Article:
Step Inside the Sazerac House: An Interactive Museum and Distillery Dedicated to New Orleans Cocktails

Digitized bartenders appear on touchscreens to make you a drink.
October 6, 2019, 1:00 PM UTC
Sazerac House, at the intersection of Canal and Magazine, in New Orleans.
Sazerac House
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Finding a frozen daiquiri in New Orleans’ French Quarter isn’t difficult. But if you want to explore the Big Easy’s love affair with alcohol in an authentic way, the new Sazerac House is a modern museum that’s blending cocktail history with digital innovation. And rye whiskey. Lots and lots of rye whiskey.

That’s because the Sazerac House is not just raising the bar when it comes to presenting historical tales, it’s a working distillery and an educational space where whiskey and Peychaud’s bitters are being made on-site.

We Didn’t Make It, but We’ll Drink It

New Orleans is a city where you don’t have to walk too far to find drink references. From Bourbon Street to Lafitte’s Blacksmith Shop and the Museum of the American Cocktail, drinking is a draw for residents and visitors alike for many different reasons.

“Cocktails have the unique ability to soar above certain barriers, whether it be language barriers or cultural barriers, which is particularly important in a city that is always celebrating connection,” says Alan Walter, the thoughtful head bartender of Loa at International House, located just a few blocks down from the Sazerac House.

Sazerac Museum was designed by Trapolin-Peer Architects.
Sazerac House

When it came to distilling spirits, however, the city—up until recently—had little part in making actual hooch. The Sazerac Company’s home base for making its rye whiskey is in Kentucky, and up until 1995, when Celebration Distillation began producing rum, New Orleans really didn’t have much if any presence in the commercial distilling industry.

But with the craft spirits industry continuing its rapid rise, the city has seen an uptick in newly formed distilleries with big aspirations. The American Craft Spirits Association’s ongoing Craft Spirits Data Project revealed in 2018 that the number of active craft distilleries in the U.S. grew by 15.5% over the last year to 1,835 distilleries. The project also found that “craft spirits industry investment has doubled over the past two years,” with investments going toward installing or upgrading tasting rooms and visitors’ experiences. Those investments are well represented at the Sazerac House, which is demonstrating to other liquor companies big and small how it plans to pull out all the stops in order to engage with visitors.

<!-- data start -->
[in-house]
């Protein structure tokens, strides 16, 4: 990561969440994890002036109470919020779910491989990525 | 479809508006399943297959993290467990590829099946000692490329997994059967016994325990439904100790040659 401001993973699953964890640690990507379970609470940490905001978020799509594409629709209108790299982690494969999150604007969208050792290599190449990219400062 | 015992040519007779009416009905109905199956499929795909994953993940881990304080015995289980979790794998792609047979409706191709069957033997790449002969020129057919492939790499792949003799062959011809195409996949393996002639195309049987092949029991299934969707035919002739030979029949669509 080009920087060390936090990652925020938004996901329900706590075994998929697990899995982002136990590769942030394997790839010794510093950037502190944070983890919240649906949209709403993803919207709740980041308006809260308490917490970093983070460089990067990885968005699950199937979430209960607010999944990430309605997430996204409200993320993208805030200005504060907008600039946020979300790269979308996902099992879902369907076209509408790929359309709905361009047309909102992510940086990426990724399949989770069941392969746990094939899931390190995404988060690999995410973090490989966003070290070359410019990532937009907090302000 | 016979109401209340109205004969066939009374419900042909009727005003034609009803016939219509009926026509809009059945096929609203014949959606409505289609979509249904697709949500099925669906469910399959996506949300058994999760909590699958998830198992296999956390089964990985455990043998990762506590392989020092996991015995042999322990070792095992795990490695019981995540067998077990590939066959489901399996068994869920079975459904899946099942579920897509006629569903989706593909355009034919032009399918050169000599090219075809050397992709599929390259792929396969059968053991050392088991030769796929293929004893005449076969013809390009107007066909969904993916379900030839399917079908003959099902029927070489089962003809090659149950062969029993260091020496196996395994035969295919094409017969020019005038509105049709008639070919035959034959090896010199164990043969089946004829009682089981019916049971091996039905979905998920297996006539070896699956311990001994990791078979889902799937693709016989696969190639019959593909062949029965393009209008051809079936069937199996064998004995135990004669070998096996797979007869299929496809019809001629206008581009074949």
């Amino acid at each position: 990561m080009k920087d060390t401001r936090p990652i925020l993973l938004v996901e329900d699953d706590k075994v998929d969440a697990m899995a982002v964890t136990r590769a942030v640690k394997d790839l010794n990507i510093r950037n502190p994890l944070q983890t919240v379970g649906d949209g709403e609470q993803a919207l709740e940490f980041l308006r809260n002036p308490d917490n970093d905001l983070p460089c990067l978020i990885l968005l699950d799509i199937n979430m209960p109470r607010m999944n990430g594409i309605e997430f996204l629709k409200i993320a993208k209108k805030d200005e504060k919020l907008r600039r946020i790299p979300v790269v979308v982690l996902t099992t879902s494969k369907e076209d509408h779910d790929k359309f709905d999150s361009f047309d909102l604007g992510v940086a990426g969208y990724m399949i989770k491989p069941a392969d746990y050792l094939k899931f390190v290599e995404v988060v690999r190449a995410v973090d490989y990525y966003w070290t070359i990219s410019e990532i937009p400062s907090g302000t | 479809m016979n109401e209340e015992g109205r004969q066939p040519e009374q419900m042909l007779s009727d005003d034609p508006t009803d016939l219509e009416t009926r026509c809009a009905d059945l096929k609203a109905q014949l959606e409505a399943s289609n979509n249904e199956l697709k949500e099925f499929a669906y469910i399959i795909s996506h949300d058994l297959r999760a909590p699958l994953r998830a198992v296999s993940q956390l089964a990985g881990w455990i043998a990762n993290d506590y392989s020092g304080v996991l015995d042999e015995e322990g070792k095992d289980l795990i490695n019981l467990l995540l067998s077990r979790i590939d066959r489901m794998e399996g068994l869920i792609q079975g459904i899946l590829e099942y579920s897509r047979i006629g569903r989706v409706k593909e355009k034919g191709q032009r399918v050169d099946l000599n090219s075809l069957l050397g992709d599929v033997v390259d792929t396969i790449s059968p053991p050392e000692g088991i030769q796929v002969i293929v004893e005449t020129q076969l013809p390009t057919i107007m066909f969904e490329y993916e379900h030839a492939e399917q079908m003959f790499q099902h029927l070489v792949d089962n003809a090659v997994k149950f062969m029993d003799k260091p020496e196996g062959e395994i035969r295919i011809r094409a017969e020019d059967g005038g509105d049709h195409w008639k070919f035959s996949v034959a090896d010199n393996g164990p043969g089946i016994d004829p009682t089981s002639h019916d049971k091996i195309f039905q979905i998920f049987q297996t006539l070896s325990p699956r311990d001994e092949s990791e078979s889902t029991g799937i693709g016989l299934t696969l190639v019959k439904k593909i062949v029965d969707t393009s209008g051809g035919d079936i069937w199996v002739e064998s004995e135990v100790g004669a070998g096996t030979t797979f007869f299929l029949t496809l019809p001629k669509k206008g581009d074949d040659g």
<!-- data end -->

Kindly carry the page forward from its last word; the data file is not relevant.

The More Things Change, the More the Location Remains the Same

Located a short distance from the original Sazerac Coffee House, one of the locations where the cocktail was widely accepted to have gained prominence with social influencers at the time, the newly renovated corner building on Canal and Magazine streets is a statement piece about preserving New Orleans’ Sazerac legacy.

The Sazerac House opens this month, and it’s a full-on museum dedicated to the spirits of New Orleans.
Sazerac House

“The Sazerac House is a six-story building, featuring three exhibit floors complete with Peychaud’s bitters and Sazerac Rye production as well as a rum-aging room, a floor with dedicated event space, and two floors of offices for the Sazerac Company,” describes Miguel Solorzano, general manager of the Sazerac House. The company did not disclose the total investment needed to transform the 48,000-square-feet building, which took approximately three years to renovate. The Sazerac House expects 200,000 visitors annually.

On the first floor resides a 500-gallon still, measuring five feet in diameter, producing roughly a barrel of Sazerac Rye Whiskey a day, which is shipped to Kentucky for aging. The company also plans to bottle Sazerac Rye Whiskey on-site for sale in the museum gift shop. And as New Orleans gets muggy in the summertime, a 2,200-gallon thermal energy tank will make an estimated 14,000 pounds of ice to cool off the distillery equipment.

But because this is a house of cocktails, guests will need to visit all three floors in order to grasp the full picture of why cocktails are pieces of art in New Orleans.

Visitors use coasters to activate select stories, while motion sensors turn mirrors into screens for animated films, which display old advertisements, photographs, and Sazerac products.
Sazerac House

On the second floor, human bartenders appear in digital form, happily ready to mix up your drink of choice. They’ll share a story with you if you’re so inclined to ask. There is also an exhibit dedicated to rum production, and guests can browse the remainder of the floor discovering tasting notes, Sazerac products, and an interactive Mr. Boston cocktail guide designed to help you find at least one amazing drink that will impress your local bartender.

The top floor is a tribute to the French cocktail influence prominent in New Orleans. Projections on the wall reveal turn-of-the-20th-century cityscapes and home life, leading guests from the city’s port all the way to your final destination, which is obviously a bar.

Technology is a prominent tool used by the museum to connect turn-of-the-century New Orleans with today’s guests.
Sazerac House

Guests can also be educated about all things bitters, viewing the production and bottling of Antoine Peychaud’s bitters. Peychaud is credited with inventing the original version of the Sazerac cocktail, which included brandy instead of rye.

“In regards to passing down cocktail history, it’s important to remember that a recipe won’t tell the full story,” Walter says. “The context and circumstances also play an important role.”

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